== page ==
How New York Vaccinated Six Million People Against Smallpox in One Month

Public health officials didn't have to worry about anti-vaxxers back then

smallpox vaccine nyc 1947
New Yorkers receive free smallpox vaccinations after twelve cases were reported in the state, April 1947.
FPG/Hulton Archive/Getty Images

As countries across the world begin to roll out COVID-19 vaccines to the highest-risk groups, public health officials have faced questions about just how long it’ll take to get the majority of the general public vaccinated. As a new piece in The New York Times points out, there’s precedent for a large number of people getting vaccinated in a short period of time: back in 1947, six million New Yorkers got a shot to protect them from smallpox in just one month.

But before you get too excited about New York City potentially rolling out the COVID-19 vaccine with similar speed, it’s important to remember the 1947 smallpox vaccine was delivered under much different circumstances.

“In 1947, the city was able to act alone, as opposed to navigating a complicated relationship with the governor of New York and the federal government,” Dr. Irwin Redlener, director of the Pandemic Resource and Response Initiative at Columbia University’s Earth Institute, told the Times. “The city was able to say, ‘We’re going after this,’ and then make it happen.”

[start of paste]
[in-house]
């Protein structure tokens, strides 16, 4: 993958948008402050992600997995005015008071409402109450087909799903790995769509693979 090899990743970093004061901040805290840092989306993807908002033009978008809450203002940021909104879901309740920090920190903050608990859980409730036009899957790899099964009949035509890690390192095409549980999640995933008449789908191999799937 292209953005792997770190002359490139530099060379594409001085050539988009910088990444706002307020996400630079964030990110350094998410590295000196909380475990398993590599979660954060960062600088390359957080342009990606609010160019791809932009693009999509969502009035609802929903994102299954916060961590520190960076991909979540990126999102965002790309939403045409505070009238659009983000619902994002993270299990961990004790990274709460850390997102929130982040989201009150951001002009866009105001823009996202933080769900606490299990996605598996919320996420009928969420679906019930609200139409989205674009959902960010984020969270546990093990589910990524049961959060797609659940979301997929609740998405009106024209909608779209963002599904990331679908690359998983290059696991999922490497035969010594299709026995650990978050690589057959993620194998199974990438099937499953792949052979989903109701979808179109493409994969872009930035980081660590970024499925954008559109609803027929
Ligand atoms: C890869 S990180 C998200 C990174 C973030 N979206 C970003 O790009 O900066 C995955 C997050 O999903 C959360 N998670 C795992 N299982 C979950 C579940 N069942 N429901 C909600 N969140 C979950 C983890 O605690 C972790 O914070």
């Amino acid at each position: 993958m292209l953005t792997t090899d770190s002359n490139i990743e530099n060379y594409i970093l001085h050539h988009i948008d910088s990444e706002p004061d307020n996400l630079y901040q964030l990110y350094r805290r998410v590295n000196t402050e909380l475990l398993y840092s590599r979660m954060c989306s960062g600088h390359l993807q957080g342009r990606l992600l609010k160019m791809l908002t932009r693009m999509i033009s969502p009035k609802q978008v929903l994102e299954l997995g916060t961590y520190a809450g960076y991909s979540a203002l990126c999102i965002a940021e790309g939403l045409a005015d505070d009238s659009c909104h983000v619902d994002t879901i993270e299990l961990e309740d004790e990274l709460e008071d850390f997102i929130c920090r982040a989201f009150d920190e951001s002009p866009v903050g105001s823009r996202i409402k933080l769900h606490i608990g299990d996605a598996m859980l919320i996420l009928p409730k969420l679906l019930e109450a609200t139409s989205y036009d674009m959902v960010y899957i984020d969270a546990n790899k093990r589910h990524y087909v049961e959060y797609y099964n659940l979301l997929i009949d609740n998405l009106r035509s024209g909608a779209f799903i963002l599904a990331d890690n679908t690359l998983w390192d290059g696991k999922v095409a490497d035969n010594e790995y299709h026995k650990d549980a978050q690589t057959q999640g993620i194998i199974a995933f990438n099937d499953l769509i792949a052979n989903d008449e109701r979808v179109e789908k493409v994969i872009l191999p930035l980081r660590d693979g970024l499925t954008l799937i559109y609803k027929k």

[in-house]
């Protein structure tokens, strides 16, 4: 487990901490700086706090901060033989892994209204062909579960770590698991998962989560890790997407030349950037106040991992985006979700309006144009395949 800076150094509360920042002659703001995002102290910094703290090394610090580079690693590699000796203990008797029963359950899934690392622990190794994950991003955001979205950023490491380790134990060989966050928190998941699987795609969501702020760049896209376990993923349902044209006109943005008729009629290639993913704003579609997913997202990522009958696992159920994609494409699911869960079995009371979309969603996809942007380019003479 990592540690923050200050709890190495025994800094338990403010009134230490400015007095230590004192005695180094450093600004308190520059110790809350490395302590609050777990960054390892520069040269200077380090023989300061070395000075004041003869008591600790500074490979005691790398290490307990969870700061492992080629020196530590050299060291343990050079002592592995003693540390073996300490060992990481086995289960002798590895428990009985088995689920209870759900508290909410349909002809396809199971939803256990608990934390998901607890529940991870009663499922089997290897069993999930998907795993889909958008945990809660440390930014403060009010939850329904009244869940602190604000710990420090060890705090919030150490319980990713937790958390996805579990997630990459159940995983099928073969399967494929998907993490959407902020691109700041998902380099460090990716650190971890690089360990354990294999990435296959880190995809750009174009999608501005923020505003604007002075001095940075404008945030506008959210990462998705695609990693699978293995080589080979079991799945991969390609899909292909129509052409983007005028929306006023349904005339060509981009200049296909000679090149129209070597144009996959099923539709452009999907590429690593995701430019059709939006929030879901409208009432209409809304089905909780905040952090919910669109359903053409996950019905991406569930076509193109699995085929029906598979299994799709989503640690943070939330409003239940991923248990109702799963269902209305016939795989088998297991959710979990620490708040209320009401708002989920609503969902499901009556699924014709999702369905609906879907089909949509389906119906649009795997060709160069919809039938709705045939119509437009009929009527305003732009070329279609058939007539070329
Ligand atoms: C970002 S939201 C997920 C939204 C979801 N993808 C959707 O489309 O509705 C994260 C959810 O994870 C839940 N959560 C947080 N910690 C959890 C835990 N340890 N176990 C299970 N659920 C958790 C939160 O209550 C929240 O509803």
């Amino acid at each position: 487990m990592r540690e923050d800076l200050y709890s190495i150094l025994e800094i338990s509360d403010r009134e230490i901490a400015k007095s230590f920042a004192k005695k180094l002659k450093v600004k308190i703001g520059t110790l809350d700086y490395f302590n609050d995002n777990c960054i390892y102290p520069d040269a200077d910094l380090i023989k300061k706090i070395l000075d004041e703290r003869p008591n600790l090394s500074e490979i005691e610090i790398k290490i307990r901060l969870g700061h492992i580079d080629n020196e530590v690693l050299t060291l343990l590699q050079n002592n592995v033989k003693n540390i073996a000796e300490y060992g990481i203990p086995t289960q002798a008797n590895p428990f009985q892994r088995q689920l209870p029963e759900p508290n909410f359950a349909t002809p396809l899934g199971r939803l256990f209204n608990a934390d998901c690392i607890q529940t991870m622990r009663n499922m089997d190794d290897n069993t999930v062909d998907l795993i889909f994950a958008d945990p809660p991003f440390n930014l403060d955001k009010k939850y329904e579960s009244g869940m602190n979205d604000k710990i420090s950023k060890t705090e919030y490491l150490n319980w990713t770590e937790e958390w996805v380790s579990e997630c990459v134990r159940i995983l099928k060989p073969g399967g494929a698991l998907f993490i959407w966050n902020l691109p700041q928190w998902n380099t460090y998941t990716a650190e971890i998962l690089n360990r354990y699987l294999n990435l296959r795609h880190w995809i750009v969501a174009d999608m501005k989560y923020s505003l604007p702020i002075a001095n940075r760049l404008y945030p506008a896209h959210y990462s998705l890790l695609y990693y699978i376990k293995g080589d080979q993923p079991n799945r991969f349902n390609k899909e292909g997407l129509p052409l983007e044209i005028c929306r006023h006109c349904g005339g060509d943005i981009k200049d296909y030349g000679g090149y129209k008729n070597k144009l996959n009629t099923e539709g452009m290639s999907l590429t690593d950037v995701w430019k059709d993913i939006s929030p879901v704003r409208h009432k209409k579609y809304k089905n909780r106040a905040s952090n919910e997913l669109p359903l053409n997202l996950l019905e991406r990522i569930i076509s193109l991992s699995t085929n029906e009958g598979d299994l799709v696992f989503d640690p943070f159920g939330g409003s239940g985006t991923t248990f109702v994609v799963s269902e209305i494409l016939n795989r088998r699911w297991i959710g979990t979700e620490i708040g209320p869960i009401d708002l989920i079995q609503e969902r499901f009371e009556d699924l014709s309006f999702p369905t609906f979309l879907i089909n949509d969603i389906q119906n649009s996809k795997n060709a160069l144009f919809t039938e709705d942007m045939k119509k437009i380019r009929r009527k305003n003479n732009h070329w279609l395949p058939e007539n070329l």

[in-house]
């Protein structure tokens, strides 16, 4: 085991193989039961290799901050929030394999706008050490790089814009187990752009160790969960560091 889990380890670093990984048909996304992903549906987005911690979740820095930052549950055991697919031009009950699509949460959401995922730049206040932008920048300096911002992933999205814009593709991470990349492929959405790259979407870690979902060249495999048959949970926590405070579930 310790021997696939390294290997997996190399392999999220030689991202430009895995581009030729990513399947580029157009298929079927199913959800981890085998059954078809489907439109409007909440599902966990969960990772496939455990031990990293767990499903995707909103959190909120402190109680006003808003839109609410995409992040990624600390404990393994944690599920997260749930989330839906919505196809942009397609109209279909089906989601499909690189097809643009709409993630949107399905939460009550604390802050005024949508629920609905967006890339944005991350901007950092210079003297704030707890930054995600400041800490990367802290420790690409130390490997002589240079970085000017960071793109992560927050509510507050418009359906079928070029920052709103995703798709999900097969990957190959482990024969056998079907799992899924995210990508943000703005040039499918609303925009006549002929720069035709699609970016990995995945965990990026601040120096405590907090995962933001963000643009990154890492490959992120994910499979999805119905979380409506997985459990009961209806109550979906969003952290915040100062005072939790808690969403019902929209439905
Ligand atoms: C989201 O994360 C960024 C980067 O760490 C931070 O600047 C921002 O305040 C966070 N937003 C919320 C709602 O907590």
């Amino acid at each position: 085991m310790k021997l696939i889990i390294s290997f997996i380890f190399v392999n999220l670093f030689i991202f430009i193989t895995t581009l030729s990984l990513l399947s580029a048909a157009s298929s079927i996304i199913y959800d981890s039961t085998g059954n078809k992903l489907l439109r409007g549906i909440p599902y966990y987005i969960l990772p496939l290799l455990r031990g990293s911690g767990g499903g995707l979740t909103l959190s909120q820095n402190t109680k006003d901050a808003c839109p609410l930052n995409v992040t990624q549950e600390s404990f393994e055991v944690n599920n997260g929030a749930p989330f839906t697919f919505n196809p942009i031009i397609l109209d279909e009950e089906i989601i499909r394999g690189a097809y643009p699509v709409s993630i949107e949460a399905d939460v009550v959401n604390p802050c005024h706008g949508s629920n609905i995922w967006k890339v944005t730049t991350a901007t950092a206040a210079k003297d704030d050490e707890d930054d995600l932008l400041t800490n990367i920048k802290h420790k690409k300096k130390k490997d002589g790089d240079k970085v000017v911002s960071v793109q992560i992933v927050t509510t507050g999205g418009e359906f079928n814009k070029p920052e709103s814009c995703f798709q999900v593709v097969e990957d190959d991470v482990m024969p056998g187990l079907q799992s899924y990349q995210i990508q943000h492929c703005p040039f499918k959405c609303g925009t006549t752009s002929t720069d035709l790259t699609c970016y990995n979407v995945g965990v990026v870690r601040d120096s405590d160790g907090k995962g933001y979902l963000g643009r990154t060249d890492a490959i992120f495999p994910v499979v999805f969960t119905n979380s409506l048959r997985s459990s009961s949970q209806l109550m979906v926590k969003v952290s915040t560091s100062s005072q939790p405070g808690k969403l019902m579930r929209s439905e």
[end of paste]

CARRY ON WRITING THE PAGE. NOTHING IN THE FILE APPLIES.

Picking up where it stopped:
Dr. David Oshinsky, author of the Pulitzer Prize-winning book Polio: An American Story pointed out to the publication that back in the ’40s, people trusted science more and were less wary of vaccines in general. “This was the height of polio in the United States,” he said. “People had a much better sense of the impact of infectious disease. They saw it all the time, and they were rightly fearful. But they were also optimistic that medical science could conquer this. In 1947, there was tremendous faith in the medical community, unlike today.”

You can read the full story of the 1947 smallpox vaccine here.

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